Ice Breaker Lesson #3 Deserted Island

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deserted island, ice breaker lesson, ice breaker activities
deserted island ice breaker activity

Summary:

This is the third lesson of a series of ice breaker lessons that you can use with a variety of different children/adolescents over the start of the new year. Ice breakers are great for encouraging cooperation, getting to know each other, feeling comfortable in a group environment and many, many more benefits. If you like this lesson, please share your thoughts in the comments below.

Australian Curriculum Links:

  • This lesson has a large amount of correlation to the ‘Personal and Social Capability’ section of the Australian Curriculum. Click here to access the information.

Lesson:

Introduction:
In a whole class setting, explain to the children/adolescents that they are going to (we are going to) participate in some ice breaker activities. Explain the importance on always being enthusiastic throughout the lesson. Reassure that we are not trying to embarrass anyone and highlight that the main purpose is to get to know everyone just a little bit better than before.
Body:
  1. Announce, ‘You’ve been exiled to a deserted island for a year. In addition to the essentials, you may take one piece of music, one book (which is not the Bible) and one luxury item you can carry with you i.e. not a boat to leave the island!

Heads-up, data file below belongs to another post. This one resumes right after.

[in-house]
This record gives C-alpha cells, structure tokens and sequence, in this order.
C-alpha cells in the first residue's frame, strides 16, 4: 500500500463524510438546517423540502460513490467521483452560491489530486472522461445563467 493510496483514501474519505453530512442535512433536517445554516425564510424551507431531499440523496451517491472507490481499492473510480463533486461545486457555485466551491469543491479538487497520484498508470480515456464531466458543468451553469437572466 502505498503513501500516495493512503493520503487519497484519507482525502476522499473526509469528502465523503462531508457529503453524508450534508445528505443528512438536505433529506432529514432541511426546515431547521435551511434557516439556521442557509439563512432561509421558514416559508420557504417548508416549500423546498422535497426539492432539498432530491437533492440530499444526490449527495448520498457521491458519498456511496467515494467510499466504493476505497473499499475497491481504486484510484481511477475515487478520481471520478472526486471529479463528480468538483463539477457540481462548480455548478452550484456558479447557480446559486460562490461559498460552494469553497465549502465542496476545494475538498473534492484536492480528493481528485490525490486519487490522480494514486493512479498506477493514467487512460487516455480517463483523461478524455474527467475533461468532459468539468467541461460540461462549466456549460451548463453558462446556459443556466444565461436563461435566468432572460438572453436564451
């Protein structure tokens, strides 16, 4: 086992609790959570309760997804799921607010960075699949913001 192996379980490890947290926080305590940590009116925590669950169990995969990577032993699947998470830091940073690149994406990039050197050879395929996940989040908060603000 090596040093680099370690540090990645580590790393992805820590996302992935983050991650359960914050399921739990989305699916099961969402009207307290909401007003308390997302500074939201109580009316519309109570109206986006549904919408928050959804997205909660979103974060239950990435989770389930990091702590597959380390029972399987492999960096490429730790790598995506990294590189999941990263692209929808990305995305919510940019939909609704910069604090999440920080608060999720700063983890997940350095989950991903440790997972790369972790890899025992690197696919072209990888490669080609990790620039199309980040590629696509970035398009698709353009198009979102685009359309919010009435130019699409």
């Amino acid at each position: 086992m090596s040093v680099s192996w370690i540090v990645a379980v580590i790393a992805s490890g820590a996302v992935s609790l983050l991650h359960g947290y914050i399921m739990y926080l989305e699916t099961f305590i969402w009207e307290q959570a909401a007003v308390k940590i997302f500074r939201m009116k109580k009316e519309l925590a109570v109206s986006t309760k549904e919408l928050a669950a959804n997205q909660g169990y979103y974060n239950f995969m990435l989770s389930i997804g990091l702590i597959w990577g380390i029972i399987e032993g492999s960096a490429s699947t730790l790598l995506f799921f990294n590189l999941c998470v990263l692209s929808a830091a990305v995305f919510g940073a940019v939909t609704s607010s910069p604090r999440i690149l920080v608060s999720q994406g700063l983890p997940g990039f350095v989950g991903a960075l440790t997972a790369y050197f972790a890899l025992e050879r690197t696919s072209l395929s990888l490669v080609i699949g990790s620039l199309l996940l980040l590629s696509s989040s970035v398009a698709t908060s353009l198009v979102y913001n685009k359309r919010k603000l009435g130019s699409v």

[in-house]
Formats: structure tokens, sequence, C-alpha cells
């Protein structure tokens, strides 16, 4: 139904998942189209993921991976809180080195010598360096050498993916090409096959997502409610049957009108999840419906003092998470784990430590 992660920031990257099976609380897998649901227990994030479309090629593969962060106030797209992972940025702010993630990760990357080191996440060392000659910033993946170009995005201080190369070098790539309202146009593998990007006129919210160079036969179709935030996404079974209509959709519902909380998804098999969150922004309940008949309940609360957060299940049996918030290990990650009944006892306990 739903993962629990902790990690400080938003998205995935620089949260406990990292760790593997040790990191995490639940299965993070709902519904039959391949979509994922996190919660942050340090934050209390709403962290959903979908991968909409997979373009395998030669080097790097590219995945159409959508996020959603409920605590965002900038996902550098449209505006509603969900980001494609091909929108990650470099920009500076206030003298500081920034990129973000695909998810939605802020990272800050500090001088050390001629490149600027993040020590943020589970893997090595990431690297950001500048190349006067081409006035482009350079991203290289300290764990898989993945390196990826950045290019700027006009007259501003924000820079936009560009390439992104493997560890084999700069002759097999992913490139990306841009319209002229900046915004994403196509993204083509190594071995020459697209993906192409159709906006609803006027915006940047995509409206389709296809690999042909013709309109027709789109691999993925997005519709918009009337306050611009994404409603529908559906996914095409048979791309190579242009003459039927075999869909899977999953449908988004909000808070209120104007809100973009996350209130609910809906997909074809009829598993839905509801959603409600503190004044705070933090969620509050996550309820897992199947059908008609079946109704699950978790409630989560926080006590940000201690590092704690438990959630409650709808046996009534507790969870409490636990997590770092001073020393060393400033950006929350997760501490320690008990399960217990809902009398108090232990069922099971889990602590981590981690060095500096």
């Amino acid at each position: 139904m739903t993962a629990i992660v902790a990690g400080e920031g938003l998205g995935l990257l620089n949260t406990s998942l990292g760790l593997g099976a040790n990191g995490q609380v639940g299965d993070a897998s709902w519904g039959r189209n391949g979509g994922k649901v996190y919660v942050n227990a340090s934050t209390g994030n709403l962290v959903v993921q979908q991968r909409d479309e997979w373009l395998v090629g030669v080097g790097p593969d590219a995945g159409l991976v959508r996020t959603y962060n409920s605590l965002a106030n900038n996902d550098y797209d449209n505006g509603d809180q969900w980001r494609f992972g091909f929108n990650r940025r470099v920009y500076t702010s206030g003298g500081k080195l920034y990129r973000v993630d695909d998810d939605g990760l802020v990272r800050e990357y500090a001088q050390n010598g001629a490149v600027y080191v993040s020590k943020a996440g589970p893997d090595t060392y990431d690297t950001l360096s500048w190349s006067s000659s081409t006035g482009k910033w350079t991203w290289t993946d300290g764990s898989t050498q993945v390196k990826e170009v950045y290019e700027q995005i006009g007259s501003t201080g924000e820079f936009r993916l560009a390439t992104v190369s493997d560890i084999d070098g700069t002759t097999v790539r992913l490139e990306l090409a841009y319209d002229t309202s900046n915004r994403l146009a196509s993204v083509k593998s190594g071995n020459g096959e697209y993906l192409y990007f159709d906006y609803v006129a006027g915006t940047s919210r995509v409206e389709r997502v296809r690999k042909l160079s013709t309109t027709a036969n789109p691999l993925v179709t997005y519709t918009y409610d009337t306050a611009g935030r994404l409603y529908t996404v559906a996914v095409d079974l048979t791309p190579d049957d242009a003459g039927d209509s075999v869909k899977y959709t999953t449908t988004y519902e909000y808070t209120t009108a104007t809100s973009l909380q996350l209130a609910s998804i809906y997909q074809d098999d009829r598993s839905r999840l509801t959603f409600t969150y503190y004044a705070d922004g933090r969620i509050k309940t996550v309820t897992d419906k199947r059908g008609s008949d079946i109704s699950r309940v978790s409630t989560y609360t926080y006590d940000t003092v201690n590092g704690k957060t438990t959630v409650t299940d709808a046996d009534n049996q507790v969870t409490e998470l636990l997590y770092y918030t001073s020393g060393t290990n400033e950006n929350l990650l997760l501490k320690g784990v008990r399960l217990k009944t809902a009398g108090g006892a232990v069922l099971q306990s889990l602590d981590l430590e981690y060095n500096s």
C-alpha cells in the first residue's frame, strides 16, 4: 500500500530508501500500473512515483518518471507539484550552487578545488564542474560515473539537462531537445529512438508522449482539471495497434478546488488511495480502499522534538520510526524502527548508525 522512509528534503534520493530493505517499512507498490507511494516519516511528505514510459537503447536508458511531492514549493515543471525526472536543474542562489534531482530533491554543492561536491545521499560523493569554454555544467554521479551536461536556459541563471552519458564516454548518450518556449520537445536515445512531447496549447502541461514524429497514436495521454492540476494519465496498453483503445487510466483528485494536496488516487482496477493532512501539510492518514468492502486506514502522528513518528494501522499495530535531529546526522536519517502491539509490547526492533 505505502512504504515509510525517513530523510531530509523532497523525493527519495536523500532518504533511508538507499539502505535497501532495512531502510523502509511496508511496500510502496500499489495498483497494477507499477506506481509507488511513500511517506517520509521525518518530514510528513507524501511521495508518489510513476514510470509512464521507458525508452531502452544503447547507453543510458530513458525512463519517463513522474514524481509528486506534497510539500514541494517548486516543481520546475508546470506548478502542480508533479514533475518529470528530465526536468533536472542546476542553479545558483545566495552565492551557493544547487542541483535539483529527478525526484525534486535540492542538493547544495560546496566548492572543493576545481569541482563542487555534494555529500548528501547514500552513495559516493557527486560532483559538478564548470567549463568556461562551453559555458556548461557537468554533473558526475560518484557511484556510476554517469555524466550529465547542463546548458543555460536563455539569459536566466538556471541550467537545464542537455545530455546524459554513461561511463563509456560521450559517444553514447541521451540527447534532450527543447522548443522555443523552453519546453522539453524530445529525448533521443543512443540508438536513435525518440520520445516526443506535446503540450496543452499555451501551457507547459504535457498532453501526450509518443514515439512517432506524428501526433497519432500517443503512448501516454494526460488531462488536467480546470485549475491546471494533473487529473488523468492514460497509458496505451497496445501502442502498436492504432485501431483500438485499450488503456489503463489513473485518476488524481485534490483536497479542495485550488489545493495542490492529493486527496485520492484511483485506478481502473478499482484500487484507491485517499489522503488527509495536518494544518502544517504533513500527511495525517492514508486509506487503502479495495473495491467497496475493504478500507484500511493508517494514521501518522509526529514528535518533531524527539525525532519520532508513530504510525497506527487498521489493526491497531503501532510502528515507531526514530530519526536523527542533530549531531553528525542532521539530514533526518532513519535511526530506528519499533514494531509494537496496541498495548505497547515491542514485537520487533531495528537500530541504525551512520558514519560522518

2. Ask the students, “What would you take and why?’
  3. Allow a 5-10 minutes for your students to draw up their list of three items. Make sure that they can clearly articulate why they would take each item by asking them to write a few sentences for each item to help explain it. (Great if teachers join in here as well)

Conclusion:

  1. Share your three items and why you would take them with you. (Great opportunity to model what is expected of each student)
  2. Now ask children to share their items and reasons with the rest of the class.

 

Assessment:

  • Anecdotal notes on listening, speaking and taking turns.
  • Look for higher order thinking skills and children giving assistance to others.

Resources:

  • Paper
  • Pens / Pencils

 

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